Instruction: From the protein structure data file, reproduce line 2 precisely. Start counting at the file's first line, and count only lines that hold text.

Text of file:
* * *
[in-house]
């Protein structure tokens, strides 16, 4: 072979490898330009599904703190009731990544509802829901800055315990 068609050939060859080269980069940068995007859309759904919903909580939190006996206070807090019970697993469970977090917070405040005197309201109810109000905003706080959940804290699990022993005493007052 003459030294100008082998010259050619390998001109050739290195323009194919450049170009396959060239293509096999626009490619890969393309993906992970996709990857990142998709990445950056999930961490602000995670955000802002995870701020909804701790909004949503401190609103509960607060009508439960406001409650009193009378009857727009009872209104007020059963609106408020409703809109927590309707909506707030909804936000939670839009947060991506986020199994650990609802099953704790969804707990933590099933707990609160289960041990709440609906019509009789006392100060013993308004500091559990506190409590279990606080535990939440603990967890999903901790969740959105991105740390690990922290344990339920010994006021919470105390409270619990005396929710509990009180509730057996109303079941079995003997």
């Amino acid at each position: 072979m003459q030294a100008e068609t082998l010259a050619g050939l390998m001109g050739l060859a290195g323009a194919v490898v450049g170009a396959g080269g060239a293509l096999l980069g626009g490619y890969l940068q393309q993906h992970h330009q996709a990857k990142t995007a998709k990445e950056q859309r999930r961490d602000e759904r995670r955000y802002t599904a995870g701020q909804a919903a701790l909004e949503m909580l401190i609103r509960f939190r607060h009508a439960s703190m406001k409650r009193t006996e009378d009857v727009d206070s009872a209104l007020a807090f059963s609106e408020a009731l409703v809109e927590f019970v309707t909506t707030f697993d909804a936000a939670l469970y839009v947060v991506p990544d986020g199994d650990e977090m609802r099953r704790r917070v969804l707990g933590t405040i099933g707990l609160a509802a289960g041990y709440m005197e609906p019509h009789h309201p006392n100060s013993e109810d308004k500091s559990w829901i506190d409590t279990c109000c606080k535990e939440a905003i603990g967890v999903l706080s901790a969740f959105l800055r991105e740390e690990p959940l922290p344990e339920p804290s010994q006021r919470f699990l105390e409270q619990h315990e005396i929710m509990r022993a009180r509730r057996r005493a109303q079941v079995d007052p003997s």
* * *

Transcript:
């Protein structure tokens, strides 16, 4: 072979490898330009599904703190009731990544509802829901800055315990 068609050939060859080269980069940068995007859309759904919903909580939190006996206070807090019970697993469970977090917070405040005197309201109810109000905003706080959940804290699990022993005493007052 003459030294100008082998010259050619390998001109050739290195323009194919450049170009396959060239293509096999626009490619890969393309993906992970996709990857990142998709990445950056999930961490602000995670955000802002995870701020909804701790909004949503401190609103509960607060009508439960406001409650009193009378009857727009009872209104007020059963609106408020409703809109927590309707909506707030909804936000939670839009947060991506986020199994650990609802099953704790969804707990933590099933707990609160289960041990709440609906019509009789006392100060013993308004500091559990506190409590279990606080535990939440603990967890999903901790969740959105991105740390690990922290344990339920010994006021919470105390409270619990005396929710509990009180509730057996109303079941079995003997």